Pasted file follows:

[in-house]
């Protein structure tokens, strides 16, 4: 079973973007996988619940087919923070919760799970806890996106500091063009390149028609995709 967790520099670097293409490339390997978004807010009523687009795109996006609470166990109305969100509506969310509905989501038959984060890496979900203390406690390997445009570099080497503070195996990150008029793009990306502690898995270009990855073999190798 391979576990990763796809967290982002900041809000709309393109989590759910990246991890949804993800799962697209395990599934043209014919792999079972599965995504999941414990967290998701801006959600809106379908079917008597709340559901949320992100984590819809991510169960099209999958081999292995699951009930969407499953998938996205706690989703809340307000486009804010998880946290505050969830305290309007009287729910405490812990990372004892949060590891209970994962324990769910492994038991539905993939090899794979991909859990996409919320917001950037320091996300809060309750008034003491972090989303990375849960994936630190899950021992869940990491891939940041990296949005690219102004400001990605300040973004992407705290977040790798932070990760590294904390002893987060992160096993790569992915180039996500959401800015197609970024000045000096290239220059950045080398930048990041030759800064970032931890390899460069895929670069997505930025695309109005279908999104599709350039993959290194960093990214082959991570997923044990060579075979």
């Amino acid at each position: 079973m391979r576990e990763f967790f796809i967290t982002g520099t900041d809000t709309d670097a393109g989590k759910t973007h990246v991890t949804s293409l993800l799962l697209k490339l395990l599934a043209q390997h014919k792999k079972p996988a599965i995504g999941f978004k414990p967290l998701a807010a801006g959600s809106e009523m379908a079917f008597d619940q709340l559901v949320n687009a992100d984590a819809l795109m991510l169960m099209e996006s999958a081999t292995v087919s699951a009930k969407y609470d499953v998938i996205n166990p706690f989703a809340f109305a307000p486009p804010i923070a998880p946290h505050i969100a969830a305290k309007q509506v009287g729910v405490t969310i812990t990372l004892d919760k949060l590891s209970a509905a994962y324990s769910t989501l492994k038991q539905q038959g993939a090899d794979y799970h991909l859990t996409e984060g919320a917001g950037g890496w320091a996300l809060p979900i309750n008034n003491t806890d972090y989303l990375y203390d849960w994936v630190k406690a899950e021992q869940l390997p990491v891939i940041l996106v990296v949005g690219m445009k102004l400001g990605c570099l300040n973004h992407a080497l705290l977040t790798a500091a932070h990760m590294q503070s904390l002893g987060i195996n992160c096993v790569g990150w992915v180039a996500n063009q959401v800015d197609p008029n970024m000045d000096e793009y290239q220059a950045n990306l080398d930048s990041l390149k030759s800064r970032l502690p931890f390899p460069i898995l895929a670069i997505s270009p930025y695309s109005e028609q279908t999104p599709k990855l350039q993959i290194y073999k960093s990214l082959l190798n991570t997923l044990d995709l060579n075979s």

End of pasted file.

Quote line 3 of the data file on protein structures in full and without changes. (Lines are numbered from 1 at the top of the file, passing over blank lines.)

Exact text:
């Amino acid at each position: 079973m391979r576990e990763f967790f796809i967290t982002g520099t900041d809000t709309d670097a393109g989590k759910t973007h990246v991890t949804s293409l993800l799962l697209k490339l395990l599934a043209q390997h014919k792999k079972p996988a599965i995504g999941f978004k414990p967290l998701a807010a801006g959600s809106e009523m379908a079917f008597d619940q709340l559901v949320n687009a992100d984590a819809l795109m991510l169960m099209e996006s999958a081999t292995v087919s699951a009930k969407y609470d499953v998938i996205n166990p706690f989703a809340f109305a307000p486009p804010i923070a998880p946290h505050i969100a969830a305290k309007q509506v009287g729910v405490t969310i812990t990372l004892d919760k949060l590891s209970a509905a994962y324990s769910t989501l492994k038991q539905q038959g993939a090899d794979y799970h991909l859990t996409e984060g919320a917001g950037g890496w320091a996300l809060p979900i309750n008034n003491t806890d972090y989303l990375y203390d849960w994936v630190k406690a899950e021992q869940l390997p990491v891939i940041l996106v990296v949005g690219m445009k102004l400001g990605c570099l300040n973004h992407a080497l705290l977040t790798a500091a932070h990760m590294q503070s904390l002893g987060i195996n992160c096993v790569g990150w992915v180039a996500n063009q959401v800015d197609p008029n970024m000045d000096e793009y290239q220059a950045n990306l080398d930048s990041l390149k030759s800064r970032l502690p931890f390899p460069i898995l895929a670069i997505s270009p930025y695309s109005e028609q279908t999104p599709k990855l350039q993959i290194y073999k960093s990214l082959l190798n991570t997923l044990d995709l060579n075979s």